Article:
blue bootiesMy parents were quite the partygoers when they were young. They were also extremely devoted parents (I was born when my mother had just turned 21), so many of my childhood memories are of hanging out at “grown-up” parties.

Yes. They’d take me along (and later, my sister and brother) rather than leave us home, attended to by the nanny.

I don’t know if that’s a shocker in this day and age, but I remember feeling rather chuffed that I was in the middle of all these big, glamorous people.

Hey, when you’re three, doesn’t everyone look big?

Part of the merriment

invariably entailed the classic party game, Joke Telling. And each of my parents had their favorites. My mom’s was “blue booties” (this is one of the variations on the Web) and it went something like this:

Two babies, both dressed in frocks (as used to happen), were arguing about which of them was a boy, and which was a girl.

“I’m a boy, and you’re a girl.”

“No, I’m a boy, and you’re a girl.”

This went on for a bit, until finally the boy baby beckoned the girl baby closer. He said, “You know how I know I’m the boy?”

The girl baby said, “No, how do you know?”

The boy baby lifted his frock and said, “See? Blue booties.”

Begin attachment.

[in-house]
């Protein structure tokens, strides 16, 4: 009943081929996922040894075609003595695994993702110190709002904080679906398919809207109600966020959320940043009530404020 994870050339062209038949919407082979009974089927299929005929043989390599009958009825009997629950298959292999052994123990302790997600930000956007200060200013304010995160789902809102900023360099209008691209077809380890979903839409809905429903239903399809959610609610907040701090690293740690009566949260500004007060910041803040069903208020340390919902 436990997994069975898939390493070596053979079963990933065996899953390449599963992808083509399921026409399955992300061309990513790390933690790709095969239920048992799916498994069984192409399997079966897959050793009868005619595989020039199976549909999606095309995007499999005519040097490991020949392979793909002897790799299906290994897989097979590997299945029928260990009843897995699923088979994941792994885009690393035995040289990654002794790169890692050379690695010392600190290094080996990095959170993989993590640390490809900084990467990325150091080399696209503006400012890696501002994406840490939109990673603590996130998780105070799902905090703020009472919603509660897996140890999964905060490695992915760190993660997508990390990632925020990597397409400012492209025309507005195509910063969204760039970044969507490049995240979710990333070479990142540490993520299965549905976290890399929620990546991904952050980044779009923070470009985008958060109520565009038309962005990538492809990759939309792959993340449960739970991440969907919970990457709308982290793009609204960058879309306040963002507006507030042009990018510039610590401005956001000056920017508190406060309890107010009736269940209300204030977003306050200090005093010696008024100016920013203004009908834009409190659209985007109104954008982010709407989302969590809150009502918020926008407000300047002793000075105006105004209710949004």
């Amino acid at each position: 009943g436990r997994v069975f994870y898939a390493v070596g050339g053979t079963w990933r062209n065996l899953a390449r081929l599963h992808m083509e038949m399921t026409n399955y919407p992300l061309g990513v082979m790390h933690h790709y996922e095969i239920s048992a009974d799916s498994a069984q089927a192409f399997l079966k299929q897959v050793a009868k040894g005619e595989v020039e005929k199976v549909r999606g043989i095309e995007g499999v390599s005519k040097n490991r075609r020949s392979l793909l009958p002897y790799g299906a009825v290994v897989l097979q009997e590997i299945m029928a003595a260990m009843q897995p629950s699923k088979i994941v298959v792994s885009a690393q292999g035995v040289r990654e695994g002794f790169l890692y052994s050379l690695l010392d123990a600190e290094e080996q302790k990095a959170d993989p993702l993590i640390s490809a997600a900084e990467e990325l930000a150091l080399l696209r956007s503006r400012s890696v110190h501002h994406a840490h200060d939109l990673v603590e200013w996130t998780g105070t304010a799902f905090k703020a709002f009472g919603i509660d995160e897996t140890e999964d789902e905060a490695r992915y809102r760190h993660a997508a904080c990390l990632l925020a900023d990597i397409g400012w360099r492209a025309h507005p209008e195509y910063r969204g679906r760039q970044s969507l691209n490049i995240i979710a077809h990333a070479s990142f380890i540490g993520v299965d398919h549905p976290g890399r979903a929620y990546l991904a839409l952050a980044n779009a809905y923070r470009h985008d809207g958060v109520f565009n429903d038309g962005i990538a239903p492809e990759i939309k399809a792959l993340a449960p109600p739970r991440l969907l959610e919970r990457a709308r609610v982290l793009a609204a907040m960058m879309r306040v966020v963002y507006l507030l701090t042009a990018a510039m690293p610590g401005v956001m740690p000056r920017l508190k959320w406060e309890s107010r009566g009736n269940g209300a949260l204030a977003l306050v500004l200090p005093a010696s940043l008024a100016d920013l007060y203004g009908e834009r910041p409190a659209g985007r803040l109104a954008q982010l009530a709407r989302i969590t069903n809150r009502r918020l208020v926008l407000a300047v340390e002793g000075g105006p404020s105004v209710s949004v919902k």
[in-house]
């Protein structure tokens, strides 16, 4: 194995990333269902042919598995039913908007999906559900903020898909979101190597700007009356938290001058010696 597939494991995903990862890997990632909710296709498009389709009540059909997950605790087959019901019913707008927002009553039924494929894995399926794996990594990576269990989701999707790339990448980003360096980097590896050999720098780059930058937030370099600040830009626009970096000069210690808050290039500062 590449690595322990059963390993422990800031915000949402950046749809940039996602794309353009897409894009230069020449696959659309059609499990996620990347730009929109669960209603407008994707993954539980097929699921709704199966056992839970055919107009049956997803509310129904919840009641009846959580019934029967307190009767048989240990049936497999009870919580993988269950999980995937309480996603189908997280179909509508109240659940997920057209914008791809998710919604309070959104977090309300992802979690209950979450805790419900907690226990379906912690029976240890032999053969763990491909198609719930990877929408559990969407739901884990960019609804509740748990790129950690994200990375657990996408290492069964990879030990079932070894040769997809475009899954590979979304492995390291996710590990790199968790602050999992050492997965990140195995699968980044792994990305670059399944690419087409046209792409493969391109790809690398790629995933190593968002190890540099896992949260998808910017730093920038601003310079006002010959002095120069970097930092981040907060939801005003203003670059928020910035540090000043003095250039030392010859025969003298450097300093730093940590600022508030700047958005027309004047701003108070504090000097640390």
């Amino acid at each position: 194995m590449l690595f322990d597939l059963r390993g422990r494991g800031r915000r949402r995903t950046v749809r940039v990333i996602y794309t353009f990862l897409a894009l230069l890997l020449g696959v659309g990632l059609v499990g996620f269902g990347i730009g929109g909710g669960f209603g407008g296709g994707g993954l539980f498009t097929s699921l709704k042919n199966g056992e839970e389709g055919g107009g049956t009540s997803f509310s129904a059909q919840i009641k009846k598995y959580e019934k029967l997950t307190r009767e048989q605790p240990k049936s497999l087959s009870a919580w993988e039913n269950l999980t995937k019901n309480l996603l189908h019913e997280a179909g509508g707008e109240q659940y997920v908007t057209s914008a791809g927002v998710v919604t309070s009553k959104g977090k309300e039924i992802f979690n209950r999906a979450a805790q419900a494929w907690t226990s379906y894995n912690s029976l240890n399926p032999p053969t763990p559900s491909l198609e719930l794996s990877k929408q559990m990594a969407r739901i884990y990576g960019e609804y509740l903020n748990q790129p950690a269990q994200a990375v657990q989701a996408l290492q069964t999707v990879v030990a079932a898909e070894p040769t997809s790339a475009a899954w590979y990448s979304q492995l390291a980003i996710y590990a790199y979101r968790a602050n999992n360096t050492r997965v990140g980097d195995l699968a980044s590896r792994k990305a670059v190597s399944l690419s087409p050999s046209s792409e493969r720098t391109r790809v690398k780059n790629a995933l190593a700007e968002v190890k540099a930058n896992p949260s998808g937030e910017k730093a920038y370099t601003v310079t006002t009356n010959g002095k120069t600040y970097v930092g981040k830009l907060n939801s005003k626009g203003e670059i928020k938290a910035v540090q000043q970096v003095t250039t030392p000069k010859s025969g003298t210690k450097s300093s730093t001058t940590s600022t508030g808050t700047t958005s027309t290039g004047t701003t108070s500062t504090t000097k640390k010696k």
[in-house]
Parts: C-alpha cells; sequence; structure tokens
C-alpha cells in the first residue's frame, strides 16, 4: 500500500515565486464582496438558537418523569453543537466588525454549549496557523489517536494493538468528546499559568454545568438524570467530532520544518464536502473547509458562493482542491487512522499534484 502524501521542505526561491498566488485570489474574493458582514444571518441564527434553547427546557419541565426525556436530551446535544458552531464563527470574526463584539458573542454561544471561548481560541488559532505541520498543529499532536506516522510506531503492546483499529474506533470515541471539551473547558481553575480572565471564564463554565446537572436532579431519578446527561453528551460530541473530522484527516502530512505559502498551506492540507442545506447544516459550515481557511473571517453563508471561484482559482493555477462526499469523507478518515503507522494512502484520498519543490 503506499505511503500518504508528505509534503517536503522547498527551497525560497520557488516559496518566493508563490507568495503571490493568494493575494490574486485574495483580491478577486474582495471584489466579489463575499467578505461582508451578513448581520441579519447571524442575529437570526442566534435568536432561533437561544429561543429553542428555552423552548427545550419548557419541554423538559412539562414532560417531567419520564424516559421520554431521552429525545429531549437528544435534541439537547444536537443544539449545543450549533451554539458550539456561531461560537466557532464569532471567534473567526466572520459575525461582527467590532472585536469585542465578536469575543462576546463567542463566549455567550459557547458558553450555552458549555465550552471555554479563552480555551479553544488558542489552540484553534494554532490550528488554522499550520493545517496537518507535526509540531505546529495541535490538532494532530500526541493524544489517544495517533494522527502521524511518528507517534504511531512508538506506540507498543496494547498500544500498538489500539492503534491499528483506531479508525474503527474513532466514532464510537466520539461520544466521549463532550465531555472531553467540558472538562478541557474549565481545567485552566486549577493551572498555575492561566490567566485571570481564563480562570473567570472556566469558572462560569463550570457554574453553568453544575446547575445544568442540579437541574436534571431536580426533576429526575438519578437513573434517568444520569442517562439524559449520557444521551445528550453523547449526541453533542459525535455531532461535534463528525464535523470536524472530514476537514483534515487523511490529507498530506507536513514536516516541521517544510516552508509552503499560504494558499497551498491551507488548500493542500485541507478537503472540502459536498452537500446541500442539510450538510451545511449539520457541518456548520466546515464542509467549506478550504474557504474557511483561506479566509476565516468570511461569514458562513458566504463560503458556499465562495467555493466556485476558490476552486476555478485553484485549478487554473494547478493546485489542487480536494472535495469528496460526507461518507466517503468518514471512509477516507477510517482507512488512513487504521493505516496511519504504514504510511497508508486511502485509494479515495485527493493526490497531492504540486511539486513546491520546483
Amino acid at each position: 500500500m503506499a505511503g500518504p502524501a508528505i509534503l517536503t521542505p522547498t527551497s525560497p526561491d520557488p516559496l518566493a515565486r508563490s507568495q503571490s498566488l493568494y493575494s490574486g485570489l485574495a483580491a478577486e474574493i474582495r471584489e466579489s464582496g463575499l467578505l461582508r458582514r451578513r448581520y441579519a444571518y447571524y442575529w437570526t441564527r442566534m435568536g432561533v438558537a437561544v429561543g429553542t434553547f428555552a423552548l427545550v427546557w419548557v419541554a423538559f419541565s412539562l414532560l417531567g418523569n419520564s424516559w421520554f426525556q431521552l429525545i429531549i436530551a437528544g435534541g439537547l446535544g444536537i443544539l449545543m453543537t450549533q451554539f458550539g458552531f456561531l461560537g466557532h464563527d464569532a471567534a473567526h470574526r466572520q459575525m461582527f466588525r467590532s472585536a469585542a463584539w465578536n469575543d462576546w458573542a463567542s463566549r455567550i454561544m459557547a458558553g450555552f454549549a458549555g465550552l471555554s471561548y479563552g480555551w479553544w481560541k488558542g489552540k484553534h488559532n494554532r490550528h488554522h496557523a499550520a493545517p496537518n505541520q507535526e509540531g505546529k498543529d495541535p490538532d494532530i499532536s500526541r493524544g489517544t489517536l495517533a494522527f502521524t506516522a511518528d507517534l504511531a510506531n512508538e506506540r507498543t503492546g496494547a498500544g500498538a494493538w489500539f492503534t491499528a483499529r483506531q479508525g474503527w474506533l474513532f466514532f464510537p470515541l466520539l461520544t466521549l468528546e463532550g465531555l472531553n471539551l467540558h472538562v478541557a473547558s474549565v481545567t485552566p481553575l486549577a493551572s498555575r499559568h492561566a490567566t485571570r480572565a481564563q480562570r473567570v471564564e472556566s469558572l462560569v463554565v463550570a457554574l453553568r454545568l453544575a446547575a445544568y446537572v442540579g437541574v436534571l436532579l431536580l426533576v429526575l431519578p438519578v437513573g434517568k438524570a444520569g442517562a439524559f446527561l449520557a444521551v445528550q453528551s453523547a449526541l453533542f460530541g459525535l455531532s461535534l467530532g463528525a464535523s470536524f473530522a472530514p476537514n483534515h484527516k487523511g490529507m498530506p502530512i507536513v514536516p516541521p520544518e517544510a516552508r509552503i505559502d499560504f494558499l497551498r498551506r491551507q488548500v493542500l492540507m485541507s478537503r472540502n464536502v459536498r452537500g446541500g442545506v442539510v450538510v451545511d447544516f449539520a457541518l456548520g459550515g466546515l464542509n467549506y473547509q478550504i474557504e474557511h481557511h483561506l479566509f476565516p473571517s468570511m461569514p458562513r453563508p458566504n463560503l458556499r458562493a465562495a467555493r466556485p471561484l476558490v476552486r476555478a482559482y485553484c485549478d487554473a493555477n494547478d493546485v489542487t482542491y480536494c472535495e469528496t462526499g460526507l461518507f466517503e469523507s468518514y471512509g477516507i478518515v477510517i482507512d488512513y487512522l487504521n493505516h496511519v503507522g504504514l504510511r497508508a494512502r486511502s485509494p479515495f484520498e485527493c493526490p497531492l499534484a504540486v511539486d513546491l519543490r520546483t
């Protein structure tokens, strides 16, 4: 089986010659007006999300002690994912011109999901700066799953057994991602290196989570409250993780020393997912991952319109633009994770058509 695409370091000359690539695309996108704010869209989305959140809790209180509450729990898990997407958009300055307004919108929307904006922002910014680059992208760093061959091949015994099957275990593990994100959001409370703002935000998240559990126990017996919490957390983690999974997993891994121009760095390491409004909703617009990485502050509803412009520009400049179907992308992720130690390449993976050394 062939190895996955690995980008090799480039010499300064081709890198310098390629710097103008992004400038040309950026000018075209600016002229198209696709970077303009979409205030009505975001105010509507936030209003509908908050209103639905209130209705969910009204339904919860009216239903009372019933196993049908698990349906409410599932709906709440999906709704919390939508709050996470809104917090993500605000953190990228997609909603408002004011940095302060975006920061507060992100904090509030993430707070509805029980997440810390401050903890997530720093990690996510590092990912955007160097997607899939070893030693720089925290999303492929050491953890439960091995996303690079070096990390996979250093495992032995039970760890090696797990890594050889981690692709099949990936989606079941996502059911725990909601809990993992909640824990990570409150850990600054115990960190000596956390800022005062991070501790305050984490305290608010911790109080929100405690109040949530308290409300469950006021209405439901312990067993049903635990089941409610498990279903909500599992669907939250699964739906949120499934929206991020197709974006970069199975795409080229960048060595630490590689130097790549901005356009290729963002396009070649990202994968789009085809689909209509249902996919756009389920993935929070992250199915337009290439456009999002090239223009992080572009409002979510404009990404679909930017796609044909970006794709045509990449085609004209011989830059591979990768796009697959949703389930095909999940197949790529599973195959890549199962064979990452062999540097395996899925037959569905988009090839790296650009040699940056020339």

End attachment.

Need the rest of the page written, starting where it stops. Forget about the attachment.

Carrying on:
Everyone

would laugh uproariously, and I’d join in, even though I didn’t really understand what was all that funny about blue booties.

As I grew older, I did understand. And I still always smile when I think about it.

It’s so sweet. It’s so clean, especially compared to some of the stuff we see, hear and read on a daily basis. It’s just charming to me.

And I think we all need a little charm in our lives.

So if you’re having a bad day, think of “blue booties.” It will make you smile.

And you know how I know I’m a girl and you’re a boy? Pink booties. (Sorry, couldn’t resist!)

Image: simplyla via Flickr, CC 2.0

Shonali Burke
Founder and publisher of Waxing UnLyrical, Shonali Burke helps purpose-driven brands bring big ideas to life. She teaches at The Johns Hopkins University, has gone back to school herself with the Harvard Business Analytics Program, and is creator/lead instructor at The Social PR Virtuoso® online training hub , where ambitious PR pros learn how to unleash their inner Social PR superheroes. Owned by Lola the Basset Hound, she's mad about ABBA, bacon, cooking, dogs, and Elvis, though not necessarily in that order. Wouldn't you like to be in her kitchen?
Shonali Burke
Shonali Burke

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